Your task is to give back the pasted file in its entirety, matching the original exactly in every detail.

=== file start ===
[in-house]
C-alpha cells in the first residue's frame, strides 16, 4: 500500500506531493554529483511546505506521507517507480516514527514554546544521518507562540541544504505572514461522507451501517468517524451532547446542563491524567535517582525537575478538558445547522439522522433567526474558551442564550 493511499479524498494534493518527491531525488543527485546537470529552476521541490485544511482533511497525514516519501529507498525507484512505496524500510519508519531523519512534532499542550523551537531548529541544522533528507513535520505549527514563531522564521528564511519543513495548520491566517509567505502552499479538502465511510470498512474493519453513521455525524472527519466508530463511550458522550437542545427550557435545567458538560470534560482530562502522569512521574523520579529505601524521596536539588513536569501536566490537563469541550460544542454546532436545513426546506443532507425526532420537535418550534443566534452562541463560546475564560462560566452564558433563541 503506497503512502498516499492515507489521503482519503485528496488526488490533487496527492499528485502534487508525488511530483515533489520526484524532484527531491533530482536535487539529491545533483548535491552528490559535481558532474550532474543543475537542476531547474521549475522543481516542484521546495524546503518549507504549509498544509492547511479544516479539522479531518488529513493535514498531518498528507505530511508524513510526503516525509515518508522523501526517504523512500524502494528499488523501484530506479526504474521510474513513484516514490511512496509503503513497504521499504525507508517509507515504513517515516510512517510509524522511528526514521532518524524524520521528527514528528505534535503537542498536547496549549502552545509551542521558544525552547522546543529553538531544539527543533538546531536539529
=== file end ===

[in-house]
C-alpha cells in the first residue's frame, strides 16, 4: 500500500506531493554529483511546505506521507517507480516514527514554546544521518507562540541544504505572514461522507451501517468517524451532547446542563491524567535517582525537575478538558445547522439522522433567526474558551442564550 493511499479524498494534493518527491531525488543527485546537470529552476521541490485544511482533511497525514516519501529507498525507484512505496524500510519508519531523519512534532499542550523551537531548529541544522533528507513535520505549527514563531522564521528564511519543513495548520491566517509567505502552499479538502465511510470498512474493519453513521455525524472527519466508530463511550458522550437542545427550557435545567458538560470534560482530562502522569512521574523520579529505601524521596536539588513536569501536566490537563469541550460544542454546532436545513426546506443532507425526532420537535418550534443566534452562541463560546475564560462560566452564558433563541 503506497503512502498516499492515507489521503482519503485528496488526488490533487496527492499528485502534487508525488511530483515533489520526484524532484527531491533530482536535487539529491545533483548535491552528490559535481558532474550532474543543475537542476531547474521549475522543481516542484521546495524546503518549507504549509498544509492547511479544516479539522479531518488529513493535514498531518498528507505530511508524513510526503516525509515518508522523501526517504523512500524502494528499488523501484530506479526504474521510474513513484516514490511512496509503503513497504521499504525507508517509507515504513517515516510512517510509524522511528526514521532518524524524520521528527514528528505534535503537542498536547496549549502552545509551542521558544525552547522546543529553538531544539527543533538546531536539529